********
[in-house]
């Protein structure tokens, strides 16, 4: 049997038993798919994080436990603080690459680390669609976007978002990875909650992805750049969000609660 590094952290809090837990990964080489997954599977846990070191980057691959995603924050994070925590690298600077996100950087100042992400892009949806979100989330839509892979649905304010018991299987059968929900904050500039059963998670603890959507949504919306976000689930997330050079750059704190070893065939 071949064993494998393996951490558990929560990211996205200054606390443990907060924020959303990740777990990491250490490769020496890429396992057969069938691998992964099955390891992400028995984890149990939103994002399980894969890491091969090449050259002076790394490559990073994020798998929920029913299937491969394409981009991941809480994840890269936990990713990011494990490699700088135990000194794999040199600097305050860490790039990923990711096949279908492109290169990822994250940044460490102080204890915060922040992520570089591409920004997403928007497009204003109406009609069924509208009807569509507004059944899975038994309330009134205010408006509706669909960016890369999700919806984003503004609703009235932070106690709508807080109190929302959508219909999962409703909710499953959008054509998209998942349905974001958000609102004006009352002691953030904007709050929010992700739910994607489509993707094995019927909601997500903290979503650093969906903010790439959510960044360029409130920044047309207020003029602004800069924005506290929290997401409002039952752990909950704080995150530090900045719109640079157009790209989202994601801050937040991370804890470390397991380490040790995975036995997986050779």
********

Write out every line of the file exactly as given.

[in-house]
């Protein structure tokens, strides 16, 4: 049997038993798919994080436990603080690459680390669609976007978002990875909650992805750049969000609660 590094952290809090837990990964080489997954599977846990070191980057691959995603924050994070925590690298600077996100950087100042992400892009949806979100989330839509892979649905304010018991299987059968929900904050500039059963998670603890959507949504919306976000689930997330050079750059704190070893065939 071949064993494998393996951490558990929560990211996205200054606390443990907060924020959303990740777990990491250490490769020496890429396992057969069938691998992964099955390891992400028995984890149990939103994002399980894969890491091969090449050259002076790394490559990073994020798998929920029913299937491969394409981009991941809480994840890269936990990713990011494990490699700088135990000194794999040199600097305050860490790039990923990711096949279908492109290169990822994250940044460490102080204890915060922040992520570089591409920004997403928007497009204003109406009609069924509208009807569509507004059944899975038994309330009134205010408006509706669909960016890369999700919806984003503004609703009235932070106690709508807080109190929302959508219909999962409703909710499953959008054509998209998942349905974001958000609102004006009352002691953030904007709050929010992700739910994607489509993707094995019927909601997500903290979503650093969906903010790439959510960044360029409130920044047309207020003029602004800069924005506290929290997401409002039952752990909950704080995150530090900045719109640079157009790209989202994601801050937040991370804890470390397991380490040790995975036995997986050779």